What a fantastic start to our Aberlady excavations. We have been blessed with a fantastic team of dedicated volunteers who have been working incredibly hard to uncover lots of archaeology in the Glebe Field.
The last blog post explained the process of ascertaining the depth of the plough soil by digging 1x1m test pits. This was to help us inform our JCB driver of how far to strip the turf and topsoil before reaching archaeology beneath. Our JCB has been on site and we now have a much larger area to clean and excavate.
What have we found so far?
In our workshop on Saturday, we prepared ourselves for recognising negative features. These are features which have been taken away, leaving an ‘imprint’ in the ground of where a feature would have been. We were thinking about the evidence for post holes, ditches and pits and what these would have looked like in the ground- a change in soil colour, texture and different inclusions. We also
thought about relationships between archaeological features and the layers between, and those who had not taken part in archaeology before were introduced to an archaeological context. Each layer and feature is labelled as a different context, assigned a number for the records and this helps us to build up the site and work out the relationships between those features around it.
However, we were required to change our approach as we realised the features we were uncovering were not negative. Our team have been finding large stone slabs, rubble and parts of an old wall running through the Glebe Field as shown on old maps.
Hopefully over the next week of the excavation, it will become clearer what these stones relate to, and if there are any other associated features. Lots of large animal bones have been recovered from our trench- which our volunteers spent this afternoon washing and sorting, gaining skills in post excavation and finds processing, whilst also sheltering from the harsh weather.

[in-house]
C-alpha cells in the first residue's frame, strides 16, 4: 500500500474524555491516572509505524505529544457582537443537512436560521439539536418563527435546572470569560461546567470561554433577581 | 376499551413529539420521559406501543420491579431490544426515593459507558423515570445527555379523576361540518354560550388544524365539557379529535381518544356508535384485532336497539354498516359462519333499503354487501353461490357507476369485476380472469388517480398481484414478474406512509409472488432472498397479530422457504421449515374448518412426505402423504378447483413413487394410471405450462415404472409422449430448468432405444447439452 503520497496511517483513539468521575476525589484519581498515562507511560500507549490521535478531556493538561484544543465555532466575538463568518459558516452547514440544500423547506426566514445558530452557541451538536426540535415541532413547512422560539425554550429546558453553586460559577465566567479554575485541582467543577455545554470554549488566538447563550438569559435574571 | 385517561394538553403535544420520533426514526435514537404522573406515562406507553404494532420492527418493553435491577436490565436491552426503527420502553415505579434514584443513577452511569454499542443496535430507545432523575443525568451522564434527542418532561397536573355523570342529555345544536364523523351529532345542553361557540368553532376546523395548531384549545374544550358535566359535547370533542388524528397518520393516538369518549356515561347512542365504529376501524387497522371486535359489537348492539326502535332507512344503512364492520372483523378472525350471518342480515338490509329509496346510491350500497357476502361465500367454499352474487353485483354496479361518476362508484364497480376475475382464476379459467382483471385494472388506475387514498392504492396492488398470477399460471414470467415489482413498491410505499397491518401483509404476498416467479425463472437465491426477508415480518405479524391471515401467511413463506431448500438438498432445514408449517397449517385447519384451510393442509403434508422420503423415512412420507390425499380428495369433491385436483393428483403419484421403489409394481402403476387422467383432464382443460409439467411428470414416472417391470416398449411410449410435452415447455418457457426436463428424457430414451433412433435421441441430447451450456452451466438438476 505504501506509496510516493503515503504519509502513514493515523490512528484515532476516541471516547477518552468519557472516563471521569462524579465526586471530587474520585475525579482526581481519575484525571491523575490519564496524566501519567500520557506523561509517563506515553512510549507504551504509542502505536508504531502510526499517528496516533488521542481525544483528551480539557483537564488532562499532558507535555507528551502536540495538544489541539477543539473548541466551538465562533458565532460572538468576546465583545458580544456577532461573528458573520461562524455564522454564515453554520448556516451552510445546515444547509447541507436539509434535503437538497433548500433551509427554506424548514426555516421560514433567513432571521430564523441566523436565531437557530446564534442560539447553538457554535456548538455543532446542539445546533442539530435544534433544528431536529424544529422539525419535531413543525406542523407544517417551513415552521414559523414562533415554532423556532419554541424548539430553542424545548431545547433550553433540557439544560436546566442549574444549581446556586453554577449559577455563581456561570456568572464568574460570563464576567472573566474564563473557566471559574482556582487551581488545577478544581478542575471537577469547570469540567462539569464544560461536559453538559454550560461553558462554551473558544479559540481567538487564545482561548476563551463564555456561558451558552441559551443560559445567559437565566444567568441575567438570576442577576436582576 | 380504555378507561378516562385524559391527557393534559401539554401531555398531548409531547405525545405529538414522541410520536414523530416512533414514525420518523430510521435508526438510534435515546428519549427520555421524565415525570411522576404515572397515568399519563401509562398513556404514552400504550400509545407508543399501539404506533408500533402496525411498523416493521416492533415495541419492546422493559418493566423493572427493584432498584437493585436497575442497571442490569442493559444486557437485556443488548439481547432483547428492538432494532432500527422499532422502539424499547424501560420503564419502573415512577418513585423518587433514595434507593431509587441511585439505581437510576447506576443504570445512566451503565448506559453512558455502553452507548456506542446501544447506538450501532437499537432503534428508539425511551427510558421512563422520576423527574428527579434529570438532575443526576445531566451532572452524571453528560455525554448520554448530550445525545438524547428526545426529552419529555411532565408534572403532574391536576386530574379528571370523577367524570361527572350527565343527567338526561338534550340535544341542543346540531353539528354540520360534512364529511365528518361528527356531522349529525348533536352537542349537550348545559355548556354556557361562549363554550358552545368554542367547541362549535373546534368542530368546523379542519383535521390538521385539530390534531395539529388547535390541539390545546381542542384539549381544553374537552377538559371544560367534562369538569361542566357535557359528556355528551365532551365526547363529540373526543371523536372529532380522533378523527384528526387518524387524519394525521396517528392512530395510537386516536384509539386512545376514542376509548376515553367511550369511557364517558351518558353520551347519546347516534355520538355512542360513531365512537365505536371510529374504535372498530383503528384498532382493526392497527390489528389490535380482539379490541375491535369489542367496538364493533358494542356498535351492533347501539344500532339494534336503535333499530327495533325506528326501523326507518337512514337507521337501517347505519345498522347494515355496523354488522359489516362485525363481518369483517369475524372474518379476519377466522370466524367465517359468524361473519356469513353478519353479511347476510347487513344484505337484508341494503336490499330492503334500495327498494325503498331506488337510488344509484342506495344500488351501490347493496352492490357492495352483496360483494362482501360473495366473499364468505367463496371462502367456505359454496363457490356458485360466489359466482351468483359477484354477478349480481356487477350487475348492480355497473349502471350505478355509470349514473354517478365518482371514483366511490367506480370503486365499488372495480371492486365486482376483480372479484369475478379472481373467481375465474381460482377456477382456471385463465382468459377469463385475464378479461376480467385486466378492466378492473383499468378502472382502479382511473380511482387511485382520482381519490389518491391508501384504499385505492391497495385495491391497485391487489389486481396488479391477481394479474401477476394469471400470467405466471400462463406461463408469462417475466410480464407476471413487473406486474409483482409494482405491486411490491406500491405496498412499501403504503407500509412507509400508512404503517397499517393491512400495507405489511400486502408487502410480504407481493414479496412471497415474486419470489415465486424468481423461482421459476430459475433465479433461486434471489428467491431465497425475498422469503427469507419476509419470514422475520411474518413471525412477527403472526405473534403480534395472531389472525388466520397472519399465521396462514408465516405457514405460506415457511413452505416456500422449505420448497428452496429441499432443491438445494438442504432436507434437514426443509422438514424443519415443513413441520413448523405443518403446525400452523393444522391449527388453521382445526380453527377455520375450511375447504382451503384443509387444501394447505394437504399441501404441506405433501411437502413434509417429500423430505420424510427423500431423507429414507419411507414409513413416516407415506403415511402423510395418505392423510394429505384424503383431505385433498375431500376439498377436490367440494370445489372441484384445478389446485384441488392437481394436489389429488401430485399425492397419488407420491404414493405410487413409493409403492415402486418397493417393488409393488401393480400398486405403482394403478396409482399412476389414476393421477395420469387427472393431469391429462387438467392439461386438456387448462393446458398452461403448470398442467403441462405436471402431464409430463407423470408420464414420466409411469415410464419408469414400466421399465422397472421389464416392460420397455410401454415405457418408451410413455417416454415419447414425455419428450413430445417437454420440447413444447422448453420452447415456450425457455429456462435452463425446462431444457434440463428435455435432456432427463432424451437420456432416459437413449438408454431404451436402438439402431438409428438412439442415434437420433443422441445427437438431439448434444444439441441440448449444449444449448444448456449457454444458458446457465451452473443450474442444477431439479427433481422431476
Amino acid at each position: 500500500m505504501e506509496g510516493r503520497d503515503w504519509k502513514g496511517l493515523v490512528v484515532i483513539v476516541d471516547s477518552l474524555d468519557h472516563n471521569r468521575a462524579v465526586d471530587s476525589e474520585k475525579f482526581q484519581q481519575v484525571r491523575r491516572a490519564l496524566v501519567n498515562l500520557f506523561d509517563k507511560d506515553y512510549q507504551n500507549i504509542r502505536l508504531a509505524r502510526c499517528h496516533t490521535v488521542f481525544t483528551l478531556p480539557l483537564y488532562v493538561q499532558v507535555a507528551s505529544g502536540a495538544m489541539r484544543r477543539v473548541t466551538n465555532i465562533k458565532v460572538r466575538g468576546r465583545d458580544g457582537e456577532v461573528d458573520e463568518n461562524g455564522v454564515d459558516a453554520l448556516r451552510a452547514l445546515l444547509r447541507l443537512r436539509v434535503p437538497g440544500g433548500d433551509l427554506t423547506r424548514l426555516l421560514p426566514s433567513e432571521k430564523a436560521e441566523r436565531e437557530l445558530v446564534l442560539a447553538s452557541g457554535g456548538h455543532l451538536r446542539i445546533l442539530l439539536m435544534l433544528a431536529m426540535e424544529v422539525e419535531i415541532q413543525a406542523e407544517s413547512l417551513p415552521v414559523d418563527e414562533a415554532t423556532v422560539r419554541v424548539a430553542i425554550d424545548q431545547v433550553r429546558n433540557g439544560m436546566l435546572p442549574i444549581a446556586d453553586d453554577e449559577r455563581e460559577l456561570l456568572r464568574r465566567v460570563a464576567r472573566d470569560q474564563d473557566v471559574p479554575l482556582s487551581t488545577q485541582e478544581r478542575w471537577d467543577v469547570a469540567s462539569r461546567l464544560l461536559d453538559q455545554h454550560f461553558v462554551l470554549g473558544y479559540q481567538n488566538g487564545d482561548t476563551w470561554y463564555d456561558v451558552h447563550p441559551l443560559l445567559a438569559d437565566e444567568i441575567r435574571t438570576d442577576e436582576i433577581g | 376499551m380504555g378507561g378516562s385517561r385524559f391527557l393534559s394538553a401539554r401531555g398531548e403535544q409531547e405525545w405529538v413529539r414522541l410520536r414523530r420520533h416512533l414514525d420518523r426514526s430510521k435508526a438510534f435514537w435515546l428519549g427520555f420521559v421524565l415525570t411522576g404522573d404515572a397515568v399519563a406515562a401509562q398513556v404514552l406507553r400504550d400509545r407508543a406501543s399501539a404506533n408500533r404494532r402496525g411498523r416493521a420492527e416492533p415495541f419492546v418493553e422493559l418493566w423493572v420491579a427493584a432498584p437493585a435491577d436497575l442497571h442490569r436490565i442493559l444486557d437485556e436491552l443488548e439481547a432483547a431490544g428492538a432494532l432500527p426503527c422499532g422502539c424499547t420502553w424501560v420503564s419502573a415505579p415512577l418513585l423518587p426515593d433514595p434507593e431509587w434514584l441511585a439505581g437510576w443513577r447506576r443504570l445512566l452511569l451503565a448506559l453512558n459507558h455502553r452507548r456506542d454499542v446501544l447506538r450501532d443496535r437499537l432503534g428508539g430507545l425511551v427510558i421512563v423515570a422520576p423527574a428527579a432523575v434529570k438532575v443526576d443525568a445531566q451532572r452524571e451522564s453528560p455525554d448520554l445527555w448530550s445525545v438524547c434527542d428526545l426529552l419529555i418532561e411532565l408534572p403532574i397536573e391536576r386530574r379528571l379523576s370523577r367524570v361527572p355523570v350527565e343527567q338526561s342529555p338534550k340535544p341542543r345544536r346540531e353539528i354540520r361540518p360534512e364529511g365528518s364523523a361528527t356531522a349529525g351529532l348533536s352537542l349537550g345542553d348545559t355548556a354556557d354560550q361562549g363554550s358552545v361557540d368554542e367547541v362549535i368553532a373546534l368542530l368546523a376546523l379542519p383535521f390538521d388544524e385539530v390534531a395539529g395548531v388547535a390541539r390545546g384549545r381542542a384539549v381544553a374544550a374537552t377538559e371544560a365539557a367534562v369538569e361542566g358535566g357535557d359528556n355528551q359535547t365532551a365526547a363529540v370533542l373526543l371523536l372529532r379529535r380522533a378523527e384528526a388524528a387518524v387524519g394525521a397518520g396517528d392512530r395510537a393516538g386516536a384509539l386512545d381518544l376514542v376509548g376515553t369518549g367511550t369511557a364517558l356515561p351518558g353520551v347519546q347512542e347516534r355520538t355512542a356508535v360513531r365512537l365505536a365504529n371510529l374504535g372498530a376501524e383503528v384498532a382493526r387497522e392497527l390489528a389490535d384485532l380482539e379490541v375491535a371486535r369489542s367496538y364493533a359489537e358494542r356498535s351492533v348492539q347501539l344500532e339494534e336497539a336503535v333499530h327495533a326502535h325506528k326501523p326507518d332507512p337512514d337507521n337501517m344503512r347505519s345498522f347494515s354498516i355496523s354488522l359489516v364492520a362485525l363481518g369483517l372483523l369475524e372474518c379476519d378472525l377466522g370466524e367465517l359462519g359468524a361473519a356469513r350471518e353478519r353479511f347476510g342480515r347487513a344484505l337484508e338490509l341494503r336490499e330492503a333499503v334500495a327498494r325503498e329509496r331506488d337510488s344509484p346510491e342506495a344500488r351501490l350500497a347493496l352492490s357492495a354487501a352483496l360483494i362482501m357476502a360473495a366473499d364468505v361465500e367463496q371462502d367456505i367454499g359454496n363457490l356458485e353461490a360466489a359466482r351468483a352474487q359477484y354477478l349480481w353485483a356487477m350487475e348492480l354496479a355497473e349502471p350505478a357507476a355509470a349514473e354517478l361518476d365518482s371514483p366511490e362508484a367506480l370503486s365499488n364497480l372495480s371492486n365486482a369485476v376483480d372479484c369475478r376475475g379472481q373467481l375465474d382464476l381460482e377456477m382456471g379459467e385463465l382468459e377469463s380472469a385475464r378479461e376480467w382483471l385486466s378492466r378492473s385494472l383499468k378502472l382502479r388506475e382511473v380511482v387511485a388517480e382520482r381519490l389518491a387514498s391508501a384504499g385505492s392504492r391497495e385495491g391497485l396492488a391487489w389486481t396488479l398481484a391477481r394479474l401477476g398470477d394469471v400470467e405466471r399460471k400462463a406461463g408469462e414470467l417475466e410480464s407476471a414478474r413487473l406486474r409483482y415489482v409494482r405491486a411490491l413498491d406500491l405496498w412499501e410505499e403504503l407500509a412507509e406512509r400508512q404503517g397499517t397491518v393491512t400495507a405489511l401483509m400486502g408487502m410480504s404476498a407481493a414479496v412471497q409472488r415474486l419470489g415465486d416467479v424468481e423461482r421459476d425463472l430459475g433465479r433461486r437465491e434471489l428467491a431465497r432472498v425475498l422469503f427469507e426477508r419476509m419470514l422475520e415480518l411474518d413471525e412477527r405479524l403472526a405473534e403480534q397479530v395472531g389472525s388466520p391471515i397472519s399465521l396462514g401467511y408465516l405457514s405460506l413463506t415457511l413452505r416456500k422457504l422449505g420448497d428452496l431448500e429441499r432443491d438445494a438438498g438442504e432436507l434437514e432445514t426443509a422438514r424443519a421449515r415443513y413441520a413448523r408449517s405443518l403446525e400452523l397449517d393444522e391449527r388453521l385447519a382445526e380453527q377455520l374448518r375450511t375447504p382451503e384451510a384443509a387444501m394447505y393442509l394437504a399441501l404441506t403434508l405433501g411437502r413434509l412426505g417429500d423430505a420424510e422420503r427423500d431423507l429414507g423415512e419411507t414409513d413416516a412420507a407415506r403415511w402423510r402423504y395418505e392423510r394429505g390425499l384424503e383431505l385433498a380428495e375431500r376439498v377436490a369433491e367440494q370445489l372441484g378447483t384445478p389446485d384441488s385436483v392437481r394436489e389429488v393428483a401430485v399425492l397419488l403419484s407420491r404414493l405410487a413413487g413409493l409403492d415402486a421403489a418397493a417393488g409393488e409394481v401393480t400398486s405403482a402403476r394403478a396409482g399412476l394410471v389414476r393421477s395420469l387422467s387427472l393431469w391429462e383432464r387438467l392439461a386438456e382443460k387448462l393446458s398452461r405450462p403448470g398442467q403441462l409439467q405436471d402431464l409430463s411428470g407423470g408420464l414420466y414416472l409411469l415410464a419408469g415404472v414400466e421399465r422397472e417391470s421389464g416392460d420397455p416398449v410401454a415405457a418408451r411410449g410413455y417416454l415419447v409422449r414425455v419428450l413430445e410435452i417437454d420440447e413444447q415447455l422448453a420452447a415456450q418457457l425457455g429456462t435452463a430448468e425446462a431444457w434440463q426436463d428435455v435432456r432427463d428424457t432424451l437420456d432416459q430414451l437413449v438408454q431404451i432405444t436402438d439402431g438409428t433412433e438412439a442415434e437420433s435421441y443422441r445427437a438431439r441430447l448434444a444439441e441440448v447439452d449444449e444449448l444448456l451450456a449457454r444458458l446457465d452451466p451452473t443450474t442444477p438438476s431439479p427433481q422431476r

This week we have had the pleasure of introducing over 150 children to our site, and the Anglo-Saxon period. We have had visits from Aberlady Primary School, Athelstaneford Primary School, Windygoul Primary School, North Berwick High School History Club and Loretto School Sixth Form. On each visit, we have had a chance to excavate, look at archaeological objects and have some discussions about Anglo-Saxon Aberlady. This visit will be followed up by a classroom session. looking at the results of our excavation and some chance for some other hands on archaeological activities.
It is always fantastic to experience a local community so involved in a community project such as Aberlady Angles. From hardy volunteers who have braved all weathers, to enthusiastic children experiencing something new (and the teachers, parents and volunteers who make these visits possible).
What else is going on?
On Saturday 30th April we are having our Open Day. We will have the site open for visitors between 12:00-17:00. Our programme of activities is as follows:
Please see our links to book a place on our Tours of Historic Aberlady. As we have limted places, preference will be given to those who book in advance:
We will meet outside the Kirk Stables, Aberlady High Street- between the Church and the village shop.
Our morning workshop is also free to attend and no booking is required. For our volunteer archaeologists, it will be useful to note there will be no excavation occurring until after these workshops.
We also have our Family Fun Day on the 2nd May. We will have crafts, objects and excavation to get involved with.
For any questions on the above Open Day or Family Day please do not hesitate to get in touch: email@example.com.
And finally, a huge thank-you to our splendid team of dedicated, talented and wonderful archaeologists!